Frequently Asked Questions
Why does EMU put so much energy into cultural learning?
The intercultural program is a cornerstone of the undergraduate experience at EMU. While the intercultural experience takes a lot of time and energy to pull together, participating students become part of learning experiences that shape them and their decisions for years to come. Our alumni cite learning from intercultural travel that led to a career path or made them a strong candidate for a job: adaptability, decision-making, critical thinking, empathy, interpersonal communication and problem-solving skills. Whether you plan to teach, run a business, provide healthcare or social services, cultural understanding of others will strengthen your impact.
Who can participate?
All undergraduate students at EMU are eligible to participate. In fact, EMU is one of the only universities in the U.S. that requires all students to do some form of intercultural study. This shapes our campus, our classrooms, and our lifestyles.
Why the change from cross-cultural to intercultural learning?
EMU’s intercultural program is designed to develop cultural understanding and global awareness through an experience of living and learning in a different culture. The focus of the program is to learn from and with others, which goes beyond and is more interactive than learning about others. Across four decades of educational travel, how we understand what is required of individuals engaged in this type of multi-layered learning has shifted from cross-cultural engagement to a more complex and mutual intercultural exchange that is relational, on-going learning that is integrated into our home identity and culture over time.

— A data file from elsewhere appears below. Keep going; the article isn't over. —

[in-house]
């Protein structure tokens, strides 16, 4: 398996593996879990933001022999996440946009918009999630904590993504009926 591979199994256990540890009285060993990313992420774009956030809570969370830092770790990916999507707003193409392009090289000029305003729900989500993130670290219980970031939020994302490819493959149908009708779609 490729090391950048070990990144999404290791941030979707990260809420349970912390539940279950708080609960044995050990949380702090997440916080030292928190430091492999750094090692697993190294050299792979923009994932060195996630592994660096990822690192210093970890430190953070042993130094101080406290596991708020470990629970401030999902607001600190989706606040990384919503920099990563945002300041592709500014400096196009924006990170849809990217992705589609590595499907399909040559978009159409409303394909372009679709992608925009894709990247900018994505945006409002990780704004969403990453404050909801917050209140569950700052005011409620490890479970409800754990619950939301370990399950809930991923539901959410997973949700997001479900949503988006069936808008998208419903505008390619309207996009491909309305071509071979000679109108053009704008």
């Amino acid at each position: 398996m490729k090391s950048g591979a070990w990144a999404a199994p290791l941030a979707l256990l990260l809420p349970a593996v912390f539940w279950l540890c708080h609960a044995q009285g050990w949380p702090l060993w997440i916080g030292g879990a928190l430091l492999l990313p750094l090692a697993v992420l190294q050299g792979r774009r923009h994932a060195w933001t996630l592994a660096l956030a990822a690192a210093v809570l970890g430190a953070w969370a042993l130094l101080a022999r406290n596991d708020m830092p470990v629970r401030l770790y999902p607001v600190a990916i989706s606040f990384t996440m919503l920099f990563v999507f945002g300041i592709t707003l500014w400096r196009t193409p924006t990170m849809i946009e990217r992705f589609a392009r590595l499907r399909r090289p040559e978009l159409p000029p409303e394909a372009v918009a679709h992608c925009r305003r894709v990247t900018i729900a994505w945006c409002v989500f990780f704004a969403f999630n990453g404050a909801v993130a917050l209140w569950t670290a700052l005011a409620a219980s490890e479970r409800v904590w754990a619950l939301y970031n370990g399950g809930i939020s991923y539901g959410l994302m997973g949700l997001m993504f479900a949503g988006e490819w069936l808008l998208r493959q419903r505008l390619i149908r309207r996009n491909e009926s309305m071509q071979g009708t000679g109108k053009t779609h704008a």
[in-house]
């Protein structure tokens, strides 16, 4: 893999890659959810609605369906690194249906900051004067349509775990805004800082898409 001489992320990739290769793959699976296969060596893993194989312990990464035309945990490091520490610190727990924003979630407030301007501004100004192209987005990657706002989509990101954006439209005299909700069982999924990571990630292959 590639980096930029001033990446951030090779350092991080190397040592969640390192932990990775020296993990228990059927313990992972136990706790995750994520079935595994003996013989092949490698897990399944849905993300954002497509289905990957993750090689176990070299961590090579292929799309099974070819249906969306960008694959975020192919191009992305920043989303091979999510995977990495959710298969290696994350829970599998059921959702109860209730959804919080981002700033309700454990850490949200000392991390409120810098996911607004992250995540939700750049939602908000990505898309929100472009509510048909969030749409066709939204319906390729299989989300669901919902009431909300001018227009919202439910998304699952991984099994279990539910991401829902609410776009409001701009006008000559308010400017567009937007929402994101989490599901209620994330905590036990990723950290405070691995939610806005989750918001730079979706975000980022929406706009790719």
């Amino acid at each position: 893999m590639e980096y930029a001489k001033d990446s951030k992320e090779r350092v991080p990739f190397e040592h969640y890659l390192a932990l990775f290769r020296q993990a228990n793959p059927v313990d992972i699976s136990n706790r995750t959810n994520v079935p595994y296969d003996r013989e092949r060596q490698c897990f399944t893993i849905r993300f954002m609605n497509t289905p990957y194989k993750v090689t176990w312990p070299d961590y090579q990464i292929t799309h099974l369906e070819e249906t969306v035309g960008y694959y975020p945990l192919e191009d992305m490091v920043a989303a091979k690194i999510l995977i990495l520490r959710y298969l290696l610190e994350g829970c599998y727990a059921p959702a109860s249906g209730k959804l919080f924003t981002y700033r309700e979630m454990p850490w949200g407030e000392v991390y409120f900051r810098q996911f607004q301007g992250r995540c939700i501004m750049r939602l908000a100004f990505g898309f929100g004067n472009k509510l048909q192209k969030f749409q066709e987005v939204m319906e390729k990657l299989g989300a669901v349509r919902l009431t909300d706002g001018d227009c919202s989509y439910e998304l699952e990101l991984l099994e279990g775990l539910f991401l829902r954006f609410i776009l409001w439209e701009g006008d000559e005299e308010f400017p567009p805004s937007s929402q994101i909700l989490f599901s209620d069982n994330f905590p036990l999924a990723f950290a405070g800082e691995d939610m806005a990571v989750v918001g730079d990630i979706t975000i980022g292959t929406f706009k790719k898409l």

Learning in an intercultural setting occurs in a dynamic and cyclical process of orientation, disorientation, reorientation and on again through disorientation, reorientation. The result of this cyclical learning pattern is to see one’s self and the world differently because of the relationships, awareness and understanding which develop through interaction in a different cultural context.